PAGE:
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Hiking is a form of walking, undertaken with the specific purpose of exploring and enjoying the scenery, particularly in areas of relatively unspoiled wilderness[?], and usually on trails. Hikers usually carry small backpacks with essential gear. Overnight hiking is more properly called backpacking. Hiking is one of the fundamental outdoor activities[?] on which many others are based.

Enthusiasts regard hiking as the best way to see nature. It is better than a tour on a vehicle of any kind because the hiker's senses are not intruded upon by windows, engine noise, fellow passengers, and other distractions. It is better than standing in one place because the hiker may cover a wide area. On the other hand, hiking on a serious basis does require some degree of physical ability and knowledge, and hikers may get caught in inclement weather. Without a doubt, hiking is often the only way to reach beautiful places without chartering a helicopter.

Hiking safety issues and unforeseen circumstances Any hike, regardless of duration or the familiarity of the route, may possibly go awry. Possible mishaps include injury[?], unexpectedly inclement weather, and losing the trail. A simple set of equipment may allow the hiker to escape from any of these predicaments. One list of such equipment is the Scout Outdoor Essentials. The ultimate decision whether or not to bring any of this equipment is entirely at the hiker's discretion, and many hikers opt to leave most or all of it at home.

It is wise never to hike alone. In any survival situation[?], a companion may be more helpful than any piece of gear. If one hiker becomes injured, the other can administer first aid and call for help. If a lone hiker becomes lost, he is more likely to panic and make bad decisions than a group of two or three hikers. If the weather turns foul, a group of hikers can pool its manpower, brainpower, and body heat.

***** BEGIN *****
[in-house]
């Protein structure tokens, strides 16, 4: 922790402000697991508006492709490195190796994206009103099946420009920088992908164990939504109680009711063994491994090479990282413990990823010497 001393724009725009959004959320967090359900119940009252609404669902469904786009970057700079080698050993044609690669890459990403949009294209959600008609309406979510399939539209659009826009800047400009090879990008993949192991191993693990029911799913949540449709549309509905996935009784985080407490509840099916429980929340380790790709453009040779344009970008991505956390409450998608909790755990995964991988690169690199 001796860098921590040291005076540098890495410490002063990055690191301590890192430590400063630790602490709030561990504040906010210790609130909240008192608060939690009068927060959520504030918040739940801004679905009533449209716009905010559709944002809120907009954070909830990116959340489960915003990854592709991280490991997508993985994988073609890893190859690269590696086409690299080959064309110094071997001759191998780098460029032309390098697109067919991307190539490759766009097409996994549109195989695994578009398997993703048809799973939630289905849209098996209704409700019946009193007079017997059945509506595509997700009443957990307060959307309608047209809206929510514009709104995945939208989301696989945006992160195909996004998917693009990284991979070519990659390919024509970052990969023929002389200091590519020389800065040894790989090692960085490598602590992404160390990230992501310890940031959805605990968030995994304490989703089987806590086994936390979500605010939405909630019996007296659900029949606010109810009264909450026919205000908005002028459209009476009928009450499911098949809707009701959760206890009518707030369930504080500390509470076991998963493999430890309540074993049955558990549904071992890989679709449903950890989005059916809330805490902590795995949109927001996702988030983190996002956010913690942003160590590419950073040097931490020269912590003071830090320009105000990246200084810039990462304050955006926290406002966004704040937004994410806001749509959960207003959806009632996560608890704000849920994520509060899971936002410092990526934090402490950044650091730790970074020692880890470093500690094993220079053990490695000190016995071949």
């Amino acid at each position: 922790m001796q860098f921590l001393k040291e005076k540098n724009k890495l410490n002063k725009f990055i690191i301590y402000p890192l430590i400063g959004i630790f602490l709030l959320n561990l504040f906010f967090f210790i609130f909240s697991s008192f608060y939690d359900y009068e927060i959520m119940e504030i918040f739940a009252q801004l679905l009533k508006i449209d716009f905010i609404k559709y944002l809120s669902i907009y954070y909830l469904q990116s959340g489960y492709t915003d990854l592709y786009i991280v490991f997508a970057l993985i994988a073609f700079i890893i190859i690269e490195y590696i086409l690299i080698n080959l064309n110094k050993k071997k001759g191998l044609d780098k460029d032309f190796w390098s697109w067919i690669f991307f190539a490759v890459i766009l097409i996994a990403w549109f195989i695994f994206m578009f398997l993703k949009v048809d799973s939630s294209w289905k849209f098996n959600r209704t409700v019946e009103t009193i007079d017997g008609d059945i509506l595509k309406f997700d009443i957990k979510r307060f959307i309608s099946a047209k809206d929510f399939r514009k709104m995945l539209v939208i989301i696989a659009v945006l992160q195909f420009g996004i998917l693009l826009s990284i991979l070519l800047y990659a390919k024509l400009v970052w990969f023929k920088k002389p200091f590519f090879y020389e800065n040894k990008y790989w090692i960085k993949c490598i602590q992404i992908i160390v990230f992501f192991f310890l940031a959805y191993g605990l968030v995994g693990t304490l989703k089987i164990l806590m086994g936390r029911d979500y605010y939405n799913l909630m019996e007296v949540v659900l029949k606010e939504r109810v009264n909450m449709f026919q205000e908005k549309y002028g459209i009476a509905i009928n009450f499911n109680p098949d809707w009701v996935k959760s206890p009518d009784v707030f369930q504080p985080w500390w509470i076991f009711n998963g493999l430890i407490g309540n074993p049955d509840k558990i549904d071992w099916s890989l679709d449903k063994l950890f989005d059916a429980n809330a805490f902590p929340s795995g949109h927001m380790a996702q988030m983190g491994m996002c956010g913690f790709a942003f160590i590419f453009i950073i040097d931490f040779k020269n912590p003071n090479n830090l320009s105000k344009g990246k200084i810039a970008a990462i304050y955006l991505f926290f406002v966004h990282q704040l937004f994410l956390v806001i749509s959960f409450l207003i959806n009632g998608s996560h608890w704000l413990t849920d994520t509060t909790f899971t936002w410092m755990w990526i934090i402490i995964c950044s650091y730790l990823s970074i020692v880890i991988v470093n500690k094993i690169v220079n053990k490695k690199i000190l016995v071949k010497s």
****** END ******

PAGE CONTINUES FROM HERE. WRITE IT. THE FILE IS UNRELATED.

Another simple safety precaution is to give the itinerary and expected time of return to someone not on the hike.

How to hike

  • When hiking in a group, always keep your distance from the person in front of you: at least 20 feet (7 meters), but never so much distance that you can't see the other person. If you follow too closely, you will be able to see little other than the other hiker's back. If you keep a good distance, you will be able to see the scenery, and spot defects in the trail before you can trip over them. This rule may be difficult to follow under some circumstances, but it is very important to an enjoyable hike.
  • Keep an appropriate pace[?]. An excessively slow pace will limit the distance you can walk, but an excessively fast pace also has disadvantages. You will become fatigued quickly, increase your risk of injury, and be forced to think primarily about maintaining your speed, rather than about the scenery. Over flat ground or on a moderate downhill, a reasonably fast hiker may travel at almost four mph (six km/h) unladen, or three mph (five km/h) with a full backpack, though many prefer somewhat lower speeds to enjoy the scenery. A steep uphill will slow that pace down by about half.
  • Avoid dehydration. On short hikes in good weather, this is not an issue. On moderate-length hikes, it may be possible to fulfill your water needs by drinking plenty of water before setting out. On long hikes, especially those in hot weather or low humidity, it will be necessary to carry an extra supply of water.
  • When hiking in a group, place the slowest hiker in the lead. This will prevent the faster hikers from leaving the slow hiker behind, thus making sure that the group stays together. It is easier and safer for the faster hikers to adjust to the slow hiker's pace than vice versa.

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